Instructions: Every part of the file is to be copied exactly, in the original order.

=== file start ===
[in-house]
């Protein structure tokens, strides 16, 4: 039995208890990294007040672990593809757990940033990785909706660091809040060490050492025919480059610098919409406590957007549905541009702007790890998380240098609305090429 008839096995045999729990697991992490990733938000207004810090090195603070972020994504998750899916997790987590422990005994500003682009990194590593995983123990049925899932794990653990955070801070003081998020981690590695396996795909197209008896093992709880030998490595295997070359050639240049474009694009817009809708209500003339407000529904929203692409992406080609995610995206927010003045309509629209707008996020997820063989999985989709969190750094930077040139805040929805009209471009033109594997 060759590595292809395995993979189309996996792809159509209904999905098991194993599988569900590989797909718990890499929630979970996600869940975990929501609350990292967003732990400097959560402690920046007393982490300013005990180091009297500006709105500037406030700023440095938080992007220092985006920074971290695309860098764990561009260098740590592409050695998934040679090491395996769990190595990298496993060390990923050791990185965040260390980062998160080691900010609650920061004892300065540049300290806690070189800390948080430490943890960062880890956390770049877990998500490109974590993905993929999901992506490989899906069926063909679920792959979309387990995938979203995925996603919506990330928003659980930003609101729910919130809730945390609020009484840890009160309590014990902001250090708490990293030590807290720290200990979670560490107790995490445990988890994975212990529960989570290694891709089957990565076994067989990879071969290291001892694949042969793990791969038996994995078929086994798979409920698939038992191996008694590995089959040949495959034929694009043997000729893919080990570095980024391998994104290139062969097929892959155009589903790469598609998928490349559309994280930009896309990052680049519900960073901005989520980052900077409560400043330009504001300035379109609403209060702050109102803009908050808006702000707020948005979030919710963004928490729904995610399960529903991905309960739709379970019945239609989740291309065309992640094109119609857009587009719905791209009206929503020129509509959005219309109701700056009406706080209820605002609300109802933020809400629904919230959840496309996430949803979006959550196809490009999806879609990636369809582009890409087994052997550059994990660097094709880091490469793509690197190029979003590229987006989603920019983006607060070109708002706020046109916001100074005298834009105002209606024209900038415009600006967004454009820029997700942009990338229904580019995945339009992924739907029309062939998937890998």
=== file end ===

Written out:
[in-house]
């Protein structure tokens, strides 16, 4: 039995208890990294007040672990593809757990940033990785909706660091809040060490050492025919480059610098919409406590957007549905541009702007790890998380240098609305090429 008839096995045999729990697991992490990733938000207004810090090195603070972020994504998750899916997790987590422990005994500003682009990194590593995983123990049925899932794990653990955070801070003081998020981690590695396996795909197209008896093992709880030998490595295997070359050639240049474009694009817009809708209500003339407000529904929203692409992406080609995610995206927010003045309509629209707008996020997820063989999985989709969190750094930077040139805040929805009209471009033109594997 060759590595292809395995993979189309996996792809159509209904999905098991194993599988569900590989797909718990890499929630979970996600869940975990929501609350990292967003732990400097959560402690920046007393982490300013005990180091009297500006709105500037406030700023440095938080992007220092985006920074971290695309860098764990561009260098740590592409050695998934040679090491395996769990190595990298496993060390990923050791990185965040260390980062998160080691900010609650920061004892300065540049300290806690070189800390948080430490943890960062880890956390770049877990998500490109974590993905993929999901992506490989899906069926063909679920792959979309387990995938979203995925996603919506990330928003659980930003609101729910919130809730945390609020009484840890009160309590014990902001250090708490990293030590807290720290200990979670560490107790995490445990988890994975212990529960989570290694891709089957990565076994067989990879071969290291001892694949042969793990791969038996994995078929086994798979409920698939038992191996008694590995089959040949495959034929694009043997000729893919080990570095980024391998994104290139062969097929892959155009589903790469598609998928490349559309994280930009896309990052680049519900960073901005989520980052900077409560400043330009504001300035379109609403209060702050109102803009908050808006702000707020948005979030919710963004928490729904995610399960529903991905309960739709379970019945239609989740291309065309992640094109119609857009587009719905791209009206929503020129509509959005219309109701700056009406706080209820605002609300109802933020809400629904919230959840496309996430949803979006959550196809490009999806879609990636369809582009890409087994052997550059994990660097094709880091490469793509690197190029979003590229987006989603920019983006607060070109708002706020046109916001100074005298834009105002209606024209900038415009600006967004454009820029997700942009990338229904580019995945339009992924739907029309062939998937890998």